• It is important to find a balance between pedagogical objectives, fraud prevention and managing students’ stress. Please refer to the documents “good practices & recommendations” as well as the tutorials and webinars available on the Portal section dedicated to exams
  • It is recommended to assign/allocate enough time for answering every question
  • Possibility to adjust the difficulty of a question group to ensure consistency
    When students receive different questions during a written exam, it is important to let them know about it in advance, so they are informed that the questions will be different but equivalent.

Circumstances/conditions of the online exam should be similar to those of an equivalent onsite exam. For instance, if there were no breaks planned during an onsite exam of a certain duration, the same principle should apply to the correspondent online exam, if it remains appropriate.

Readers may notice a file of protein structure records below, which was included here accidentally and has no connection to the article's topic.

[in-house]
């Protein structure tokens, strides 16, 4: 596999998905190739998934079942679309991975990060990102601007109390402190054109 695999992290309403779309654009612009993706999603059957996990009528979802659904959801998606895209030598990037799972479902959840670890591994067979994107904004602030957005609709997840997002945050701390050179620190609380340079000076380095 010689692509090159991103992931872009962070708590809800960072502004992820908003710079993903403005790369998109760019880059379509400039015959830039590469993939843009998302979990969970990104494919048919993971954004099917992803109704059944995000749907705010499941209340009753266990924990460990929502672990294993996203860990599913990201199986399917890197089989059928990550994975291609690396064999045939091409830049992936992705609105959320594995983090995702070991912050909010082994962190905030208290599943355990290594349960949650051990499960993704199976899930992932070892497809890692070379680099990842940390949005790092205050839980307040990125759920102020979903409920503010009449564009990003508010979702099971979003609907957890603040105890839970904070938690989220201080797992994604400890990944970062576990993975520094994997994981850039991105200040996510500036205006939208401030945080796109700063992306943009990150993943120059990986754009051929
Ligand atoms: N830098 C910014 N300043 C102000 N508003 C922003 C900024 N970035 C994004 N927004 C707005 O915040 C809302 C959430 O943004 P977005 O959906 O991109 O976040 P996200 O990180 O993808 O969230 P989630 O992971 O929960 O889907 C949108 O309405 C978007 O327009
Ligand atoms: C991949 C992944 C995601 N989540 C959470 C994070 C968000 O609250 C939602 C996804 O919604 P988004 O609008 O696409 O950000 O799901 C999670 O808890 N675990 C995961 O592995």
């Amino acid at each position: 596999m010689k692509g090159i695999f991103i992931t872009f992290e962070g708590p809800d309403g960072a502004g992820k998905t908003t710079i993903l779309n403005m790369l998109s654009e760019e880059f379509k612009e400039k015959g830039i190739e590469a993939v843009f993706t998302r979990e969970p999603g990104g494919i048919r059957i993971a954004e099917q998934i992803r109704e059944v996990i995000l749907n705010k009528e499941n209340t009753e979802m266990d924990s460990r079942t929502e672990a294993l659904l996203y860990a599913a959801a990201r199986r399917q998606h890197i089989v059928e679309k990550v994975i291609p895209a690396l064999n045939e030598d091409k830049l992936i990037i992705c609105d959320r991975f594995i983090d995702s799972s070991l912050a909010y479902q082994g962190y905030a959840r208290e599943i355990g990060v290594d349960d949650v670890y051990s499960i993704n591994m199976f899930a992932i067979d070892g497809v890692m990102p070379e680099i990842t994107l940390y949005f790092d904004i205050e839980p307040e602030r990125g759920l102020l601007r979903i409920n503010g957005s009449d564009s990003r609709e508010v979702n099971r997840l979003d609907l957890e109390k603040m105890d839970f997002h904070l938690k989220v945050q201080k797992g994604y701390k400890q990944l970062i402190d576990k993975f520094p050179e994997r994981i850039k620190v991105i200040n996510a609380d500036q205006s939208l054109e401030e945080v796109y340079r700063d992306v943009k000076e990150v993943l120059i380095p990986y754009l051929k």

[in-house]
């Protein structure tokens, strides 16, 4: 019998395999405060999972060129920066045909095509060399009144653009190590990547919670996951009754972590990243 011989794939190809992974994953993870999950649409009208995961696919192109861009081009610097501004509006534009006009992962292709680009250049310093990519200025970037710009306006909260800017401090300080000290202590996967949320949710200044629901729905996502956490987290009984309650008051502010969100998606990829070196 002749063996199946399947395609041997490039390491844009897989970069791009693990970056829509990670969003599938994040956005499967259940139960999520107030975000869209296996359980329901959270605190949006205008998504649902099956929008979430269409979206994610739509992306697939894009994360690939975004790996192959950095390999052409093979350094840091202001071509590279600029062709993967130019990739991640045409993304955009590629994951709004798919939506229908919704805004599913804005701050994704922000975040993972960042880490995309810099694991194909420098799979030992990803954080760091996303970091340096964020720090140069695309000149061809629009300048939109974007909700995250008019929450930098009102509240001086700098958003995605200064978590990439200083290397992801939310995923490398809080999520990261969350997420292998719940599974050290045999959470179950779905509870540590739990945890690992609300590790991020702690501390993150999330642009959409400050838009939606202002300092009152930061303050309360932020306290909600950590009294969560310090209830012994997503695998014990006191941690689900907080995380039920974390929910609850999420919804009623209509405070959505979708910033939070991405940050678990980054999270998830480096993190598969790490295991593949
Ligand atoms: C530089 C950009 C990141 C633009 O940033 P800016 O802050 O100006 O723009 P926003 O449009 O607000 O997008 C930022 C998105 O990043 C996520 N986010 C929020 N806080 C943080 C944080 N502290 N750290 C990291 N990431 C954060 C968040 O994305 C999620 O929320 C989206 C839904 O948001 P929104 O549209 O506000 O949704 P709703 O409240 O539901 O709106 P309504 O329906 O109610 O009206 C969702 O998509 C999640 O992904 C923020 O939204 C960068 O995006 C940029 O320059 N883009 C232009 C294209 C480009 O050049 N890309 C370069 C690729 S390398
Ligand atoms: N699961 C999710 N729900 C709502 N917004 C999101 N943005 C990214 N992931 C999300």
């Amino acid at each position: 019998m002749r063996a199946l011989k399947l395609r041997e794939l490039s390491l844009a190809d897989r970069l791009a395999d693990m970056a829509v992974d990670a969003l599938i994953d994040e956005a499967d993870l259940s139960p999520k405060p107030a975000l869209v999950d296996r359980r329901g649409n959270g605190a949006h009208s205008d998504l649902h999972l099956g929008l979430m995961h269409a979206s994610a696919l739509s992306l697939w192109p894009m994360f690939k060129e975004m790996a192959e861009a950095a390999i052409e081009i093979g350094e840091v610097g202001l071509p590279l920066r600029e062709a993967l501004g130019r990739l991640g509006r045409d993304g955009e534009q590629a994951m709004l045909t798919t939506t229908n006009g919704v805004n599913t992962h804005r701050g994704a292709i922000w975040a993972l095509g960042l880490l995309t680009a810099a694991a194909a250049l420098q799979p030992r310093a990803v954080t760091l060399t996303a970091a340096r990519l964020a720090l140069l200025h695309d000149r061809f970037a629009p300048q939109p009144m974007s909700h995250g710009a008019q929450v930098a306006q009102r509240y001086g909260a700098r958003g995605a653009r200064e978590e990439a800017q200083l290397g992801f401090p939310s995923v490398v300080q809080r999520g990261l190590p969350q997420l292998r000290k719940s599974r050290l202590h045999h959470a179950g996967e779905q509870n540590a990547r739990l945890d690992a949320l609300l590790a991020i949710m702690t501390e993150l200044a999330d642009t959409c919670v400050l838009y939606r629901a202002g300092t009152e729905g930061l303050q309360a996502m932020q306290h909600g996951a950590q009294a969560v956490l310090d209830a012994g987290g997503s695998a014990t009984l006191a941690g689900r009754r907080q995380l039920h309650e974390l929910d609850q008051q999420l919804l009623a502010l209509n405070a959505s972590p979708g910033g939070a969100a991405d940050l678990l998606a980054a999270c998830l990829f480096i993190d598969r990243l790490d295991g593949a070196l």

Moodle Examens et Zoom, questions techniques

It is strongly recommended to use Moodle Exams for evaluations, even during the semester. Please note however that the e-assessment advisers and e-learning team should be informed beforehand, as it involves some work to implement.

The regular Moodle environment is not usually meant for formal evaluations, except for Continuing Education programmes. Its use is the instructor’s responsibility.

  • Technically speaking, the two-hour exam limit reduces the risk of exceeding the number of possible simultaneous connections. It also reduces risks related to network micro-cuts that may occur at a student’s house.
  • Academically speaking, short and intense exams reduce the possibility of interaction and fraud.  
  • In terms of organisation, shorter exams enable better equal treatment among students with different IT equipment and work conditions (workplace, schedule, etc.)